MONTE CARLO CALCULATION OF GIANT VESICLE SHAPE FLUCTUATIONS
F. Sevšek1 and G. Gomišček2
Giant phospholipid vesicles form spontaneously in water when a thin film of amphiphilic phospholipid molecules closes due to hydrophobic effect. Their shapes are mainly controlled by the bending elasticity of the membrane. This can be studied experimentally by recording the shape fluctuations of flaccid vesicles. For that purpose a reliable theoretical description of shape fluctuations is essential.
Monte Carlo method was used to determine the thermal shape fluctuations of nearly spherical vesicles. Membrane elastic energy was calculated using spherical harmonics expansion of the vesicle shape deviations from a sphere and retaining only the second order terms. The constraints of constant volume and surface area were treated in two ways: (i) strictly, by considering only the phase space of the allowed shapes and (ii) by adding the appropriate elastic term to the energy. By the Metropolis Monte Carlo method the mean square values of the expansion coefficients were calculated as a function of elastic constants and the number of spherical harmonics terms (lmax).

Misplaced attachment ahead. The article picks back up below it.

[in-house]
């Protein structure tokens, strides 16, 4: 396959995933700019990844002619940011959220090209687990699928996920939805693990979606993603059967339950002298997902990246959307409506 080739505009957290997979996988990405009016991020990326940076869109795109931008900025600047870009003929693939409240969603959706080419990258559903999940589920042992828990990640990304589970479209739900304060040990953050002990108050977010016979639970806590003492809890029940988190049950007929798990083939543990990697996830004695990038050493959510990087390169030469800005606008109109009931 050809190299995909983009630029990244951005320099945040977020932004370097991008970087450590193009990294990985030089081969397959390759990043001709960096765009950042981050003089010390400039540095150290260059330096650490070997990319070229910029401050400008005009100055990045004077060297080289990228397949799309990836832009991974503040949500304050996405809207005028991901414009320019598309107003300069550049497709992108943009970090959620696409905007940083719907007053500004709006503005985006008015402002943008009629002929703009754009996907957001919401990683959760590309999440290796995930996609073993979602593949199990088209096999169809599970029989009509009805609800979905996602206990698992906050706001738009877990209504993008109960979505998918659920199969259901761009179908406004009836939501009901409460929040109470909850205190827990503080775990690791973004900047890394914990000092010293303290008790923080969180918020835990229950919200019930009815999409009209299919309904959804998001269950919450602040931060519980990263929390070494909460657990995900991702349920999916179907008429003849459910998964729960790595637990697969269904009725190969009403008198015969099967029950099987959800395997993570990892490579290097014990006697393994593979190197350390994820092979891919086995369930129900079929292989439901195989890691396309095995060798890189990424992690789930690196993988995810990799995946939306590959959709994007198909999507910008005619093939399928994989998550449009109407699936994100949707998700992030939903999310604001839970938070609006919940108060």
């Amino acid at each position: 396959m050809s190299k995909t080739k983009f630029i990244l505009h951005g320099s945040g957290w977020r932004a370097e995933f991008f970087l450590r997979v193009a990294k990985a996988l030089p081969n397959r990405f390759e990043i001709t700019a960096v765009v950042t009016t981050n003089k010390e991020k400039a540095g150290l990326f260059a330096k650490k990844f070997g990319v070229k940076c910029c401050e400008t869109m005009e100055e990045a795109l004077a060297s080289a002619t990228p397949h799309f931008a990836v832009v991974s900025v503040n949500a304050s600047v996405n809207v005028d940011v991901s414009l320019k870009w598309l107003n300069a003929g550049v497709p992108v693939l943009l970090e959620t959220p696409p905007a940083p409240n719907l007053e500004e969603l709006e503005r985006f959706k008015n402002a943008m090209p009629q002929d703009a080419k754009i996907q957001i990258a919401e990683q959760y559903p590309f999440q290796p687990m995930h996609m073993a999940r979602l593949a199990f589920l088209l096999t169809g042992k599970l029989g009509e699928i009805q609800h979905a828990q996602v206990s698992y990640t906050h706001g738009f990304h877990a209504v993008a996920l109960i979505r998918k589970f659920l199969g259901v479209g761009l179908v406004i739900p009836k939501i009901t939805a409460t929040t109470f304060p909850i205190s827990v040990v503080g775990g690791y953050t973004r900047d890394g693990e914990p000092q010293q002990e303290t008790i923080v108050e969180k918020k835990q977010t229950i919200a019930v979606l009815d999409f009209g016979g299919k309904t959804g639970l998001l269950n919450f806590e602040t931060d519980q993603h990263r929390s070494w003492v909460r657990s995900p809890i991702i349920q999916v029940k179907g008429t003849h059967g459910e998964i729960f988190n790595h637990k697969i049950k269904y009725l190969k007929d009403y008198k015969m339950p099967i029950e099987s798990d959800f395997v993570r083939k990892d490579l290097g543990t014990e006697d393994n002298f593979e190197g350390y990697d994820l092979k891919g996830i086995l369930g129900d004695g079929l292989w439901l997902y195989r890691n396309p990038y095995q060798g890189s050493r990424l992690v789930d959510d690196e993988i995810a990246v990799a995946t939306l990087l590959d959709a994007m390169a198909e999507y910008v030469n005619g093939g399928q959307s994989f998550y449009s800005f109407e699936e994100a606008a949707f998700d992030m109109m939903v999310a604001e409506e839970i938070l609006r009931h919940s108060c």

As expected, for large values of elastic constants, the results of the two approaches were essentially the same. They also agreed well with the predictions of the effective tension approximation and the importance of the value of lmax was demonstrated. The "elastic approach" allowed us to determine the transition from the free fluctuation regime to the constrained one.
The results were used to analyse the experimental data of vesicle shape fluctuations in laminar flow. Here, giant vesicles were attached to a glass substrate and the surrounding liquid was forced to move by hydrostatic pressure difference. The flow velocity served to control the membrane tension. Vesicle shape fluctuations were studied by recording large number of microscope images and analysing the vesicle contours in terms of Fourier coefficients.
1University College of Health Studies, University of Ljubljana, Slovenia
2Institute of Biophysics, Medical Faculty, University of Ljubljana,Slovenia